The day before the VFiles show, which is emerging as a solid platform for fresh talent, Italo Zucchelli was in an especially upbeat mood. This is the third season out of four that the design director of Calvin Klein menswear has acted as mentor for the group of hopefuls, first winnowed down by VFiles’ online community. “I can see that it’s very, very exciting for the designers,” he enthused. “They’re having so much fun. I’m having fun, too. I’m even Instagramming.” Would he consider hiring one of the young’uns at Calvin Klein men’s? “If I see that there is an aesthetic link, absolutely, yes!” How’s that for motivation?
The night of the show, the various tribes and factions under the VFiles umbrella came together in fine form, perhaps owing to the venue, Lincoln Center, and the sense of calm propriety it emanates. An understated Kesha and entourage quietly took their seats, Lea DeLaria (Orange Is the New Black) provided comic relief in hushed tones for her crew, and Brooklyn-based music producer A-Trak assumed the deejay booth. A preemptive moment of excitement erupted as some impromptu break-dancing broke out in the front row, but it was shushed by fellow onlookers as the lights went up and the show began.
Then a smattering of bright young misfits, dressed in VFiles’ sporty in-house line (available on its website after the show), zipped around the runway on scooters, their initial pouts soon giving way to ruddy-faced grins. They were followed by the four mini-collections. First up was Julia Seemann, who, now based in Zurich, formerly interned with Vivienne Westwood in London. That her models struggled in their high heels only added to the endearing charm of her futuristic hippie chicks, with their full denim skirts and floppy-hats-cum-visors.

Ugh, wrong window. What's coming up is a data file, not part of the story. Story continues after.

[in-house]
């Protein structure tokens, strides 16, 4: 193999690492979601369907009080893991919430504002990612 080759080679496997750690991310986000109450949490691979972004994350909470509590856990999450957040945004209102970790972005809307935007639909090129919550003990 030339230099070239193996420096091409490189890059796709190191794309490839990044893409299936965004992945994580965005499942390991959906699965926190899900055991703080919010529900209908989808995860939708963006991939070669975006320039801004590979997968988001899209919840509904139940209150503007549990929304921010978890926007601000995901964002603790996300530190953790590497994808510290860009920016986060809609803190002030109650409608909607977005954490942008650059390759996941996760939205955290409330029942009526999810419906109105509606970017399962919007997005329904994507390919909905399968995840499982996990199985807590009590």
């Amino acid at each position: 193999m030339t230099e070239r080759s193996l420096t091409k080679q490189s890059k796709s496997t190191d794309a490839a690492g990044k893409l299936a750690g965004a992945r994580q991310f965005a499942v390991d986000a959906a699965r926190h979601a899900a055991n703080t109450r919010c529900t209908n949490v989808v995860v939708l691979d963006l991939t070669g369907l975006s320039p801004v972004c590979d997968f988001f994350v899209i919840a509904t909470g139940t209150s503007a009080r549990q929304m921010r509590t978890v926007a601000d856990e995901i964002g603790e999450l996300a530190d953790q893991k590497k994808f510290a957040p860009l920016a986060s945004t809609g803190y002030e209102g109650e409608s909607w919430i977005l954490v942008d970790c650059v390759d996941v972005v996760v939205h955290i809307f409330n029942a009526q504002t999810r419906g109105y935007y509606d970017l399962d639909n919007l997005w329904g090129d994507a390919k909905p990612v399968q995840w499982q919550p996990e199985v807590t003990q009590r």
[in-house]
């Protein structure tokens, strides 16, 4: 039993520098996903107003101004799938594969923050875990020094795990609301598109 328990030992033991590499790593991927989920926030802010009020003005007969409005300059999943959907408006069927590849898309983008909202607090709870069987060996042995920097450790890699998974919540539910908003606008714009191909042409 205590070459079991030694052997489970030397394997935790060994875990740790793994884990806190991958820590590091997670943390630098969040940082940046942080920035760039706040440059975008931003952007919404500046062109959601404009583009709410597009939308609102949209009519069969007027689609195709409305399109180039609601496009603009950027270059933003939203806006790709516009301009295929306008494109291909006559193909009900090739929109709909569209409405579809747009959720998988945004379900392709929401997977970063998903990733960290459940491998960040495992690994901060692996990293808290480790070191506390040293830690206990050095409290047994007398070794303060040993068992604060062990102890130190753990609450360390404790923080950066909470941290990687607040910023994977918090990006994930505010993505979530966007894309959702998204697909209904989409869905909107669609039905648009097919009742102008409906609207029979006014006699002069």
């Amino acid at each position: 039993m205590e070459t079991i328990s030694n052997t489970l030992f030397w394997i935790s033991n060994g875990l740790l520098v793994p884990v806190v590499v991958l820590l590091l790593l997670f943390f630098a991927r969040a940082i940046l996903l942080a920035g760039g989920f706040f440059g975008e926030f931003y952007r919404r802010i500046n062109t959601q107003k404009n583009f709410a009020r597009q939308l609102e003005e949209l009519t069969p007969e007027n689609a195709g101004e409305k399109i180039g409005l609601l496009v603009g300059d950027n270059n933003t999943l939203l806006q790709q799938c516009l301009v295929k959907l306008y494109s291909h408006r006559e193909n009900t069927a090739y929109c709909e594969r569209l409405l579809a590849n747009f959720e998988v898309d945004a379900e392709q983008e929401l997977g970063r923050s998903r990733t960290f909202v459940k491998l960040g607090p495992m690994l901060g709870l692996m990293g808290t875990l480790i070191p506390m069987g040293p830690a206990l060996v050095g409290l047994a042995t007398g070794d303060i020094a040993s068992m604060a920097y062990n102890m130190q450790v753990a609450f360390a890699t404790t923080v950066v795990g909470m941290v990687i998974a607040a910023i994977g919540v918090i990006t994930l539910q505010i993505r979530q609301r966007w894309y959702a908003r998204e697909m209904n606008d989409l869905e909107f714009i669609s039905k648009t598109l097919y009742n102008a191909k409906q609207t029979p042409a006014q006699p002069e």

Next, Andrea Jiapei Li, a native of Beijing and a recent Parsons graduate, fused loose garments recalling traditional Chinese dress with extreme geometric shapes, and soft cotton jersey with hard vinyl, because, she said, “I wanted to give emotion to fabric.” The only men’s designer, Ximon Lee, another Parsons grad, said he was inspired by the Oscar-nominated Polish documentary Children of the Leningradsky, about a post-Soviet band of orphaned street kids who call Moscow’s railway stations home. His models, however, looked more ennobled than the synopsis would suggest, projecting strength and fortitude in great abstracted, oversize, ombré-dyed pieces and carrying foam mats as accessories.
Finally, it was time for Di$count Univer$e, an Australian label popular among musicians. It lived up to its customized spelling with a cheeky, flashy, spangle-y assortment of slinky sequin dresses and biker jackets worthy of whatever spectacle the wearer might have in mind—even if it’s just trotting around a fluffy white poodle, the kind that drolly closed the collection. Afterward, VFiles’ founder Julie-Anne Quay was as chipper as Italo Zucchelli had been the day before. “The kids are so brave,” she raved. “They’re getting smarter and more confident. They’re really shaking things up. I’m so proud of them.” The kids, it would seem, are more than all right.